Sicral 2 is the latest military communication satellite of Sicral multi-satellite constellation. Image courtesy of Thales Alenia Space.
Thales Alenia Space provided design for the Sicral 2 communications satellite. Image courtesy of Thales Alenia Space.
The satellite has a designed operational lifespan of 15 years. Image courtesy of Thales Alenia Space.
The Sicral 2 satellite was launched from French Guiana. Image courtesy of Thales Alenia Space.

Sicral 2

Sicral 2 is a military communications satellite designed and manufactured by Thales Alenia Space for the Italian Defence Ministry and the French armament agency Direction Générale de l’Armement (DGA), who respectively funded 62% and 38% of the project.

The satellite was launched from the Guiana Space Centre using an Ariane 5 launcher in April 2015. It is placed in a geostationary orbit at 37° east longitude for providing strategic and tactical telecommunications links for Italian and French military forces. It also offers reserve capacity for other Nato nations.

As part of Sicral multi-satellite constellation, Sicral 2 enhances the satellite communications capabilities offered by the existing satellites, including Sicral 1 and Sicral 1B launched for Italy in 2001 and 2009 respectively, as well as Syracuse 3A and 3B launched for France in 2005 and 2006 respectively.

Sicral 2 satellite design and development

Thales Alenia Space was awarded a contract to design the entire Sicral 2 system. The contractual scope included development, integration and testing of the Sicral 2 satellite.

“The satellite was launched from the Guiana Space Centre using an Ariane 5 launcher in April 2015.”

The company also provided advanced equipment including processors and antennas for the payloads of UHF and SHF band. The satellite was developed at Thales Alenia Space’s facilities in Rome, l’Aquila, Cannes and Toulouse, and was integrated at Rome and Turin plants. Its environmental tests were performed at Cannes plant.

Thales Alenia Space Italia and Telespazio were awarded a €295m ($315.2m) contract for the development of the Sicral 2 satellite and ground segment in May 2010.

Sicral 2 is based on the SpaceBus 4000 B3 platform developed by Thales Alenia Space. It has a launch mass of 4,360kg and dry mass of 1,910kg. It includes solar arrays, which can generate approximately 7kW of power. The satellite is expected to have an operational lifespan of more than 15 years.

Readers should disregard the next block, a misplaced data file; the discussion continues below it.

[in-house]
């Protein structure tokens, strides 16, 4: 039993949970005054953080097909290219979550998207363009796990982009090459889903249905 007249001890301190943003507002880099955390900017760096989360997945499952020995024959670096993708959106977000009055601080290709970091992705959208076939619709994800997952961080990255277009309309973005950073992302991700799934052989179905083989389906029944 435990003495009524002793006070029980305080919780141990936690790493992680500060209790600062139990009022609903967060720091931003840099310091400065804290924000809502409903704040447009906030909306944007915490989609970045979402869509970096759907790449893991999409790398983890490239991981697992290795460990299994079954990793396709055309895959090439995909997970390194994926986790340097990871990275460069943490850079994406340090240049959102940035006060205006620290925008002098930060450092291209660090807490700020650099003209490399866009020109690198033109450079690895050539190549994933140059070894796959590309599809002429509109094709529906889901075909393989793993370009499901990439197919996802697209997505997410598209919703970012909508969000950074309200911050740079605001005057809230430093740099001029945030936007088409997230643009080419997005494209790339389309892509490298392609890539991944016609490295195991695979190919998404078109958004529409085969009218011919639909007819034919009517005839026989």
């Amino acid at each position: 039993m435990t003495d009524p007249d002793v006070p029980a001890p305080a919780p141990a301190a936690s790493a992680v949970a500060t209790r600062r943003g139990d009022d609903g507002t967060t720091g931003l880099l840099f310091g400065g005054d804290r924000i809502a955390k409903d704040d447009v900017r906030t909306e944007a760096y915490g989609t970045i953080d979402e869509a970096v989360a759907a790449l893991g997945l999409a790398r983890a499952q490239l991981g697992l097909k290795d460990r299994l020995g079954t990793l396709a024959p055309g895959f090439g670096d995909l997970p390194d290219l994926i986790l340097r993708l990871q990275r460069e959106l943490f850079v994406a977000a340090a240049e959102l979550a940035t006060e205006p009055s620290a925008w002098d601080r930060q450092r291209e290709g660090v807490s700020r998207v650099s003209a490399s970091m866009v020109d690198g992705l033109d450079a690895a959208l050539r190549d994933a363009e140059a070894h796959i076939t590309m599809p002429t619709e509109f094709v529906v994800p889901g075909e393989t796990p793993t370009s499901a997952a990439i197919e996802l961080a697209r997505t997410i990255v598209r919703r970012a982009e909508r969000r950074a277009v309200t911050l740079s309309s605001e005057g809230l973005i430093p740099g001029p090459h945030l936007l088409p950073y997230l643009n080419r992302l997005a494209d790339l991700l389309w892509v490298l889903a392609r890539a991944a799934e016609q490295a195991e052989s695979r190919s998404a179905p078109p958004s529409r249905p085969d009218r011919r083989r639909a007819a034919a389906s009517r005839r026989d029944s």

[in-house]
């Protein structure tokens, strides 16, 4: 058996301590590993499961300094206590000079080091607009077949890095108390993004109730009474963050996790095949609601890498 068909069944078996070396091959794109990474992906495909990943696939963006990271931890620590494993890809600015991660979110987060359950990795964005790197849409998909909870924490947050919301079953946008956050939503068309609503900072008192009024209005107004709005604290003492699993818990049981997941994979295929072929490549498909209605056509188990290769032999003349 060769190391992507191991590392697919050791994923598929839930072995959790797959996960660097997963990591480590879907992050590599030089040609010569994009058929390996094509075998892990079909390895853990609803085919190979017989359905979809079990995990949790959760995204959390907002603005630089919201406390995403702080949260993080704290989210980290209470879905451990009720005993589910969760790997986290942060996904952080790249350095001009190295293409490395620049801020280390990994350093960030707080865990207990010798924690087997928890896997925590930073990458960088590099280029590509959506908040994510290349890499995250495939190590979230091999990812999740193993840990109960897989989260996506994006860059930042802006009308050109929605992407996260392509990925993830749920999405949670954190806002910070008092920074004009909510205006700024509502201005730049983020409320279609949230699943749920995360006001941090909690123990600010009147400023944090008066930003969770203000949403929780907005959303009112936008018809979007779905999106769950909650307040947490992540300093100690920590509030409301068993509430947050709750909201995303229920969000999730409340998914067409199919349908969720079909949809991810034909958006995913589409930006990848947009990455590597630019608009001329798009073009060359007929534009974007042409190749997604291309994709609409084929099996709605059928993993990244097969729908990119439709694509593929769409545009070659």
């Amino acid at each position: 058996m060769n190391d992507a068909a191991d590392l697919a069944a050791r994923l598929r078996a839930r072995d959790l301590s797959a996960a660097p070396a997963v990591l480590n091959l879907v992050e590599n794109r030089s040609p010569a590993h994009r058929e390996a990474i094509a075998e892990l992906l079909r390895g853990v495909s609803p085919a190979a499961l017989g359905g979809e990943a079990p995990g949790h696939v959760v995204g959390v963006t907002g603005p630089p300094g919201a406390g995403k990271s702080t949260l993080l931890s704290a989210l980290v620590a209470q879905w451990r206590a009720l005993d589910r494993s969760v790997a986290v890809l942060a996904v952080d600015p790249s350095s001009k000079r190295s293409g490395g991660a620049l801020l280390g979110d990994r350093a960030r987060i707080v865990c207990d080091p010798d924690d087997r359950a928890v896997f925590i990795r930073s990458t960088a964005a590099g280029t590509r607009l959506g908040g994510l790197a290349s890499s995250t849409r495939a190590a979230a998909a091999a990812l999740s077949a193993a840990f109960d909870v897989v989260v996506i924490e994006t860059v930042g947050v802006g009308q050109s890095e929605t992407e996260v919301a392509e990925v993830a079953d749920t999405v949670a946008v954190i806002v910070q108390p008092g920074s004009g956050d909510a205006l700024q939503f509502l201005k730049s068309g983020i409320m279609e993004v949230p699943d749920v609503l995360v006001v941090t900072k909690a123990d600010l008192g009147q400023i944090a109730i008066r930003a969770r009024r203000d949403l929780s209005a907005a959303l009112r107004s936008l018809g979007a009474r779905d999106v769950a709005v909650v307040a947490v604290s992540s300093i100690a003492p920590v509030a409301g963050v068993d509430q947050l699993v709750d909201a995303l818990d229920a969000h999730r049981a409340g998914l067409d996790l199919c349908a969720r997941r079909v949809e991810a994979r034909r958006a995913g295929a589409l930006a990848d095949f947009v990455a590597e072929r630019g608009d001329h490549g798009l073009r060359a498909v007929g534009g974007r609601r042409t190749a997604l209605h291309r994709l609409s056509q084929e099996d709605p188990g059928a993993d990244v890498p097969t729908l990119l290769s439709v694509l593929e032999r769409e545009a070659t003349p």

In February 2014, Thales Alenia Space received a contract from DGA to provide operational support services for the Sicral 2 system jointly with Thales and Telespazio.

Launch vehicle

Telespazio is responsible for the launch service. Arianespace was selected in December 2010 to launch the satellite aboard the Ariane 5-ECA.

The multinational space-based imaging system (MUSIS) is a next-generation programme designed to provide space-based imaging capabilities for the European military.

The Ariane 5-ECA launcher variant is powered by a cryogenic core stage and two solid rocket boosters during the initial flight phase and ESC-A cryogenic upper stage using an HM7B engine for the injection of the payload into orbit. The lift-off weight of the launch vehicle is 780t.

Military communication capabilities

The satellite has three payloads, including a UHF-band payload for the Italian mission and two SHF payloads for the Italian and French missions, respectively. It also uses EHF/Ka band remote control, telemetry and ranging system.

The satellite further enhances the Italian and French strategic and tactical defence telecommunications by providing interoperability with the existing satellite resources and national telecommunications networks. It is also interoperable with the traffic terminals of the allied nations.

Ground control centre

Thales Alenia Space developed the ground segment architecture and mission control centres. Telespazio was contracted to manage ground segment design, implementation, integration and testing phases of the satellite control centre at Vigna di Valle in Rome for the main system and at the Fucino Space Centre (L’Aquila) for the back-up system. The company is also responsible for the interconnection system between the Italian and French mission centres.

The Sicral multi-satellite-based communication system also includes the Inter-Force Command and Control Centre (CIGC) in Vigna di Valle, with one of its redundant elements located in Fucino.

Defence Technology